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Posted on 2005-04-11
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In vectors, what is the difference between using a get() and using a iterator(). which is better?. I have used both of them.

Regards

Eugene




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Question by:eugene007
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by:Jim Cakalic
ID: 13754412
Hi,

Vector implements the RandomAccess interface (as of JDK 1.4) so it is slightly more performant to use get with a for loop than it is to use iteration.

Performance issues aside, there might be other concerns that affect your decision. It is considered good design with collections to rely upon the most abstract interface that makes sense. In this case, it might be List or Collection. The reason is that you might one day choose to replace the concrete collection class with something else. For example, if you one day decided you needed to replace your Vector with a LinkedList then your choice to use get instead of iteration would cause a degradation in performance as LinkedLists are expensive to access in a RandomAccess manner.

There's also the possible concern of concurrent access and perchance modification of the collection while iterating. If two threads are accessing the Vector, one looping across the contents and another modifying, the for loop construction will sometimes fail, usually in a manner that is difficult to diagnose. The collection iterators are fail-fast so they will detect the concurrent modification and throw an explicit exception that can be caught and handled.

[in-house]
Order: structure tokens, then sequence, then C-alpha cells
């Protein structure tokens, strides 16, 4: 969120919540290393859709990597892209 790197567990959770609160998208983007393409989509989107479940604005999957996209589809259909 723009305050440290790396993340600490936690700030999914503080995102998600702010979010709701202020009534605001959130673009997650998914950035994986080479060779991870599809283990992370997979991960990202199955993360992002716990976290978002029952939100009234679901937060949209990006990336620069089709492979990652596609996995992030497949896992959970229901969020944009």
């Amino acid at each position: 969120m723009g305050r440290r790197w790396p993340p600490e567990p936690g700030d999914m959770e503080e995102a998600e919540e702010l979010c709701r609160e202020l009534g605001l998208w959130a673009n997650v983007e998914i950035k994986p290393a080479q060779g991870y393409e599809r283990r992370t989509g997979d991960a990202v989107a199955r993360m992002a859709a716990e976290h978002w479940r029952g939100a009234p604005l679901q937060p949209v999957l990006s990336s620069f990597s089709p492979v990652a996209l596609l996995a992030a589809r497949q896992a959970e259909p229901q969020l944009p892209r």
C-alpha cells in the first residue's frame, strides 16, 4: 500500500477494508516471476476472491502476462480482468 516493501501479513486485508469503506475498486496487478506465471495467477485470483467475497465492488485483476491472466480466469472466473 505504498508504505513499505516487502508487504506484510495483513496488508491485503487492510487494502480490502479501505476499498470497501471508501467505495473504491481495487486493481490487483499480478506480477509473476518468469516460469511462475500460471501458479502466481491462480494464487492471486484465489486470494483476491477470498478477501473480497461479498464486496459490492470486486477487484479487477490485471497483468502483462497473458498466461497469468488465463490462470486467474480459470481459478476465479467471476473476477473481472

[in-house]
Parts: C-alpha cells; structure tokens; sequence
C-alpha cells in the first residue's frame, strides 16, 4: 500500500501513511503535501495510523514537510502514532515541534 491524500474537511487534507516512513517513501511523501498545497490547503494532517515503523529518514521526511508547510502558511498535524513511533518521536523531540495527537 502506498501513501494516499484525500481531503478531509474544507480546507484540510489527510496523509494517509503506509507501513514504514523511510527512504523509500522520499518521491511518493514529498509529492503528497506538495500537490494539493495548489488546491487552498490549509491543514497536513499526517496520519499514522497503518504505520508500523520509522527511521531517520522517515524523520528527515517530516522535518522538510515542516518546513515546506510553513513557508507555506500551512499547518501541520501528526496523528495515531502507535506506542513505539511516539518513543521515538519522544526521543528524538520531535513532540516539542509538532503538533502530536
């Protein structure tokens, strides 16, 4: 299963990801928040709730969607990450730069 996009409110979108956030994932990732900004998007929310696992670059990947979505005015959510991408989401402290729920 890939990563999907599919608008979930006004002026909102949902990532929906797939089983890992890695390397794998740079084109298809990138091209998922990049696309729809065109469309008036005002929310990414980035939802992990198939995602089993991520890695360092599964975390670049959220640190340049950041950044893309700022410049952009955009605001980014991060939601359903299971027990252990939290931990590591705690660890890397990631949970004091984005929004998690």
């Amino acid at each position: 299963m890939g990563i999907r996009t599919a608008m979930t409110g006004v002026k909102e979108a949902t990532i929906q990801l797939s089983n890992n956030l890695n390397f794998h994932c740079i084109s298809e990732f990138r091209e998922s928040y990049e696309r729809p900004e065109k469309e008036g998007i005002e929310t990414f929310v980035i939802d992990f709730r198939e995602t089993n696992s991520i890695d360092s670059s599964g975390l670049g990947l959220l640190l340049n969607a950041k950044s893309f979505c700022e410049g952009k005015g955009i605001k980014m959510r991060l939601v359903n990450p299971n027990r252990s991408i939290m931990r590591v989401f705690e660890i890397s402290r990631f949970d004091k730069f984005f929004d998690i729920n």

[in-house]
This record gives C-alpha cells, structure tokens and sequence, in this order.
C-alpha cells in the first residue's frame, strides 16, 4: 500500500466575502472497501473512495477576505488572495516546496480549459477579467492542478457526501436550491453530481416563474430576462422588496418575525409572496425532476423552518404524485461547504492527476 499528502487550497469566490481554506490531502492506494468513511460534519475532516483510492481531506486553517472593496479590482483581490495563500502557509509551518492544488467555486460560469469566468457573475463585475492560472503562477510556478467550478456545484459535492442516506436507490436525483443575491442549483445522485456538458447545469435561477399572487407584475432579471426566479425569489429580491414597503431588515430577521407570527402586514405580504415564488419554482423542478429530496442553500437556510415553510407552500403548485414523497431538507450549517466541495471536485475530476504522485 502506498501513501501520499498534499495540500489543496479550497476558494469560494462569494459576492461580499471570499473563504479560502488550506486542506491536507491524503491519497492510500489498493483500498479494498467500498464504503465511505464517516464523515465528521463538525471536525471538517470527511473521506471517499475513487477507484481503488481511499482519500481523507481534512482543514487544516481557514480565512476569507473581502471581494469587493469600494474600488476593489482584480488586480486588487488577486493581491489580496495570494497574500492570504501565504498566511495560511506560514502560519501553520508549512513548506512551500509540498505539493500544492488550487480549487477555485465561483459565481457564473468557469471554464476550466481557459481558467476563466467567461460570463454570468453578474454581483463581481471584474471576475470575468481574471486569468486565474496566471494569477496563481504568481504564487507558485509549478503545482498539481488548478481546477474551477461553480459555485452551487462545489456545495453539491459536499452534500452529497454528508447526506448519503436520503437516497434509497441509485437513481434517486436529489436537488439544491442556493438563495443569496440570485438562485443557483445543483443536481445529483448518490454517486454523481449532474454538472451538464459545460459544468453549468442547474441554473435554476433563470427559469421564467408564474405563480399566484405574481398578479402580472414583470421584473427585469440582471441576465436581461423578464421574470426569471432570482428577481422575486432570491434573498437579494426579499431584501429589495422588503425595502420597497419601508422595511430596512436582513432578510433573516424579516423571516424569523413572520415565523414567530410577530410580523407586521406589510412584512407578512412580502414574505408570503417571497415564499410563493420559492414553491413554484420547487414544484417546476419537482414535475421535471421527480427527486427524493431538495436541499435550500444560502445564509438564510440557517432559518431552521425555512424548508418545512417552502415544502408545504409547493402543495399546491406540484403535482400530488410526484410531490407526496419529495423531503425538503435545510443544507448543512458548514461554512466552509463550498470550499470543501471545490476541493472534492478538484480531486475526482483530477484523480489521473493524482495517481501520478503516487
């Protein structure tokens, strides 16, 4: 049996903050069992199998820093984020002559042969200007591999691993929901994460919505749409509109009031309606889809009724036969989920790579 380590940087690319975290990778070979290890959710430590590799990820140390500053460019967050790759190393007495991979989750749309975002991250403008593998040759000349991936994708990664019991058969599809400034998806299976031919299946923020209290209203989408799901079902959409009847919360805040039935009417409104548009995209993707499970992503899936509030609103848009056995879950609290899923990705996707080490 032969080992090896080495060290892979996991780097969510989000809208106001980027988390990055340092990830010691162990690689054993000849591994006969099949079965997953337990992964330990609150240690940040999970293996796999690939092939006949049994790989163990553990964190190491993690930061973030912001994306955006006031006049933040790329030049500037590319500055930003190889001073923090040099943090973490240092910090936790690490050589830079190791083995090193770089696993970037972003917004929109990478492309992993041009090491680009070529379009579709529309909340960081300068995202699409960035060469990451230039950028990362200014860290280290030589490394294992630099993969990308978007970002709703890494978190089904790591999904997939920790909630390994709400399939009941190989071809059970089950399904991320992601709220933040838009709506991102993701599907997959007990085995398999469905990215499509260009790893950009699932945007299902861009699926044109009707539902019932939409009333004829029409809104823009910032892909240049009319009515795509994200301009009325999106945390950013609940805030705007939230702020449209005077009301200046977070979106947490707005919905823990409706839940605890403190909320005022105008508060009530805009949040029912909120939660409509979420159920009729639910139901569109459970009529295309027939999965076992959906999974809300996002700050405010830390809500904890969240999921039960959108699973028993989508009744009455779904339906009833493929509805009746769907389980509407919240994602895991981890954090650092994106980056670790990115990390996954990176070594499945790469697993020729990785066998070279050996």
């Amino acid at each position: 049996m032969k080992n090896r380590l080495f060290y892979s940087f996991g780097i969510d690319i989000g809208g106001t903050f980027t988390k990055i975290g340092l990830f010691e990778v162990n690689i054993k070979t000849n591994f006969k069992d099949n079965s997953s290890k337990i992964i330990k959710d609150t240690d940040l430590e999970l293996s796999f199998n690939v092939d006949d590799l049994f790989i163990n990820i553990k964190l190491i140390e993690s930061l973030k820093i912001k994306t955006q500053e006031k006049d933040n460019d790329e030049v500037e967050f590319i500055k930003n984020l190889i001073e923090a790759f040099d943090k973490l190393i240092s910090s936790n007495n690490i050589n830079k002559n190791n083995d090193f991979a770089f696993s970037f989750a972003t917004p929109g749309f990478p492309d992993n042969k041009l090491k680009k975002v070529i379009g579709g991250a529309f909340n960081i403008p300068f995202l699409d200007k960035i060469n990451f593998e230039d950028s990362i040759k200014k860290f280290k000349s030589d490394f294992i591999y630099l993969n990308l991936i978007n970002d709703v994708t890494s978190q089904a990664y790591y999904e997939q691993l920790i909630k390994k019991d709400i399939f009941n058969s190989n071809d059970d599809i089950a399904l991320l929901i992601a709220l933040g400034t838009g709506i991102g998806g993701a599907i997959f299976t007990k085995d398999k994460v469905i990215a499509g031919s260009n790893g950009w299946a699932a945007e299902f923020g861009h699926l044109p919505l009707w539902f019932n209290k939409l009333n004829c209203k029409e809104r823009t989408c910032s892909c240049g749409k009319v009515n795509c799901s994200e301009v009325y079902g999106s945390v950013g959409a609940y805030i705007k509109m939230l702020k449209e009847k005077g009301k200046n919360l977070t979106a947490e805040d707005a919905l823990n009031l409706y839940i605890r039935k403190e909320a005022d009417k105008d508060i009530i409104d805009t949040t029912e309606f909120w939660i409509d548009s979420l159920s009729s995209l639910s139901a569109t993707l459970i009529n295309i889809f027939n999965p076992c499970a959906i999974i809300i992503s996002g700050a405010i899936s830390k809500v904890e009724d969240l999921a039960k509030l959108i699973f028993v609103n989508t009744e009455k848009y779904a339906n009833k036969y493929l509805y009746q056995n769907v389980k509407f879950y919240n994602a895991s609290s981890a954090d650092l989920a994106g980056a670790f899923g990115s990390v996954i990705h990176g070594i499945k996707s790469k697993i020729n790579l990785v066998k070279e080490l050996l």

Regards,
Jim Cakalic
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by:eugene007
ID: 13759338
so the get() method access the vector in a random access manner. what about iterator() how does it access the vector?.
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by:sciuriware
ID: 13759676
Iterator is a way to traverse through a collection,
usually by a natural sequence.
;JOOP!
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by:Mayank S
ID: 13760378
AFAIK, the iterator will be invalidated and it might throw an exception if another thread modifies the collection.
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Jim Cakalic earned 200 total points
ID: 13761990
Hi, eugene007.

I think you have it turned a bit askew. Vector implements the RandomAccess interface -- just a marker interface -- to indicate that its implementation allows random access to elements using the get method in an efficient manner. Vector uses an Object[] to store its elements. You can directly index into the Object[] to retrieve any element with no time penalty. Contrast this with LinkedList which does not implement the RandomAccess interface because it is inefficient to use get to retrieve elements from the collection. LinkedList stores its elements as a series of connected nodes. To get to a specific element LinkedList must start at the head (1st element) and traverse all the intervening elements until it arrives at the one you requested. Accessing the last element requires going through all the other elements to get there.

How an iterator accesses the underlying collection is implementation specific. The Vector Iterator implementation keeps an index of the current element in the collection. Each time you call iterator.next() it retrieves the current element using the Vector get method, increments the index, and returns the element. The LinkedList Iterator actually keeps a reference to the node in the list that is next. When its iterator.next() is called, it sets the next reference to the node pointed to be the current node and then returns the element stored at the current node. Similarly, previous moves the next reference "backwards". The get method is not used by the LinkedList Iterator because it would be inefficient.

Jim
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